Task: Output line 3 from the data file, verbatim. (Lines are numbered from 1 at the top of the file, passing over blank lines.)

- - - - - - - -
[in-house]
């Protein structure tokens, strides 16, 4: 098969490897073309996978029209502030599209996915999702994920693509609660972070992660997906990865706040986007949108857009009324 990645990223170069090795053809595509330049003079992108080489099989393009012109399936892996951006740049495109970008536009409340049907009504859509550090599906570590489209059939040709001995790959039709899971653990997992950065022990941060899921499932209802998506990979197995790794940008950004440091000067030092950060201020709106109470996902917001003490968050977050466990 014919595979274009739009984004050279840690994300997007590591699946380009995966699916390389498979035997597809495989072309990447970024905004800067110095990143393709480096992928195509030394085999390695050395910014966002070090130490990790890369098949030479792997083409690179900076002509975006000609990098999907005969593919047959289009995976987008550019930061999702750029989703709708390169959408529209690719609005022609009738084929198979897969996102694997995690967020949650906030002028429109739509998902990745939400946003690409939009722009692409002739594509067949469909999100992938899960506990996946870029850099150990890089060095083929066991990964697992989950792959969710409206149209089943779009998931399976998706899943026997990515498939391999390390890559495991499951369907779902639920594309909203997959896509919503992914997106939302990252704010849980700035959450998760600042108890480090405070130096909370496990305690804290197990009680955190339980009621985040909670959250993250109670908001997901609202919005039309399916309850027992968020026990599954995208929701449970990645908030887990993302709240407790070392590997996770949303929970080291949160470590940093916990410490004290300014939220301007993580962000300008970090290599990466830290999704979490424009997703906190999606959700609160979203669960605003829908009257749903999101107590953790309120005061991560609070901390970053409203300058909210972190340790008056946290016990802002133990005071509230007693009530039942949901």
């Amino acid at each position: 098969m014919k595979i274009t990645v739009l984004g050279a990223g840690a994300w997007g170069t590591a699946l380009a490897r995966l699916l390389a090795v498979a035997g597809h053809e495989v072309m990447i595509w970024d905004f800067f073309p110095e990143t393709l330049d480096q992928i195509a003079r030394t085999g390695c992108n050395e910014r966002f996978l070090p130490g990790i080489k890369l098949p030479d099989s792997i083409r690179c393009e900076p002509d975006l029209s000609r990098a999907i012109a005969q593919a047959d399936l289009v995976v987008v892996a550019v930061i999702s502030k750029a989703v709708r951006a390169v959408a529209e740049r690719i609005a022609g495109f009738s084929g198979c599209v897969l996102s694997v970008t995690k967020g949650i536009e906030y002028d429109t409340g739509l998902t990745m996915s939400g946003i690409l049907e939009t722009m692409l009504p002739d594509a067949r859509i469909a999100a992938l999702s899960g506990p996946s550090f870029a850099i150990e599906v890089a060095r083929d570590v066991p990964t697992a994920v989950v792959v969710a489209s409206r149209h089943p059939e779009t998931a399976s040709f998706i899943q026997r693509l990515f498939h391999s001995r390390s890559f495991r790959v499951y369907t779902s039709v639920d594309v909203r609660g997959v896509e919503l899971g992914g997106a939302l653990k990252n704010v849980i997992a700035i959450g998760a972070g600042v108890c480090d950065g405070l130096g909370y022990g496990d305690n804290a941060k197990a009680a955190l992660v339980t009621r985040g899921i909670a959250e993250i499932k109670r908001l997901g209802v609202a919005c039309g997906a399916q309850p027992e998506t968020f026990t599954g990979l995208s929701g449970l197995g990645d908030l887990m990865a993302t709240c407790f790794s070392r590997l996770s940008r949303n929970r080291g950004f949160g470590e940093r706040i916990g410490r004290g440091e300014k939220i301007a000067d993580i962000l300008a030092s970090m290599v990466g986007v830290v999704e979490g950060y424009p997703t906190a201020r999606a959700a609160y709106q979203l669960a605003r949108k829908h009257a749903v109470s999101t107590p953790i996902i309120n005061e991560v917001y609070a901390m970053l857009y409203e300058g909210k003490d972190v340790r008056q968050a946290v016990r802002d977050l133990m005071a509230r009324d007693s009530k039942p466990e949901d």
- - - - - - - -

């Amino acid at each position: 098969m014919k595979i274009t990645v739009l984004g050279a990223g840690a994300w997007g170069t590591a699946l380009a490897r995966l699916l390389a090795v498979a035997g597809h053809e495989v072309m990447i595509w970024d905004f800067f073309p110095e990143t393709l330049d480096q992928i195509a003079r030394t085999g390695c992108n050395e910014r966002f996978l070090p130490g990790i080489k890369l098949p030479d099989s792997i083409r690179c393009e900076p002509d975006l029209s000609r990098a999907i012109a005969q593919a047959d399936l289009v995976v987008v892996a550019v930061i999702s502030k750029a989703v709708r951006a390169v959408a529209e740049r690719i609005a022609g495109f009738s084929g198979c599209v897969l996102s694997v970008t995690k967020g949650i536009e906030y002028d429109t409340g739509l998902t990745m996915s939400g946003i690409l049907e939009t722009m692409l009504p002739d594509a067949r859509i469909a999100a992938l999702s899960g506990p996946s550090f870029a850099i150990e599906v890089a060095r083929d570590v066991p990964t697992a994920v989950v792959v969710a489209s409206r149209h089943p059939e779009t998931a399976s040709f998706i899943q026997r693509l990515f498939h391999s001995r390390s890559f495991r790959v499951y369907t779902s039709v639920d594309v909203r609660g997959v896509e919503l899971g992914g997106a939302l653990k990252n704010v849980i997992a700035i959450g998760a972070g600042v108890c480090d950065g405070l130096g909370y022990g496990d305690n804290a941060k197990a009680a955190l992660v339980t009621r985040g899921i909670a959250e993250i499932k109670r908001l997901g209802v609202a919005c039309g997906a399916q309850p027992e998506t968020f026990t599954g990979l995208s929701g449970l197995g990645d908030l887990m990865a993302t709240c407790f790794s070392r590997l996770s940008r949303n929970r080291g950004f949160g470590e940093r706040i916990g410490r004290g440091e300014k939220i301007a000067d993580i962000l300008a030092s970090m290599v990466g986007v830290v999704e979490g950060y424009p997703t906190a201020r999606a959700a609160y709106q979203l669960a605003r949108k829908h009257a749903v109470s999101t107590p953790i996902i309120n005061e991560v917001y609070a901390m970053l857009y409203e300058g909210k003490d972190v340790r008056q968050a946290v016990r802002d977050l133990m005071a509230r009324d007693s009530k039942p466990e949901d």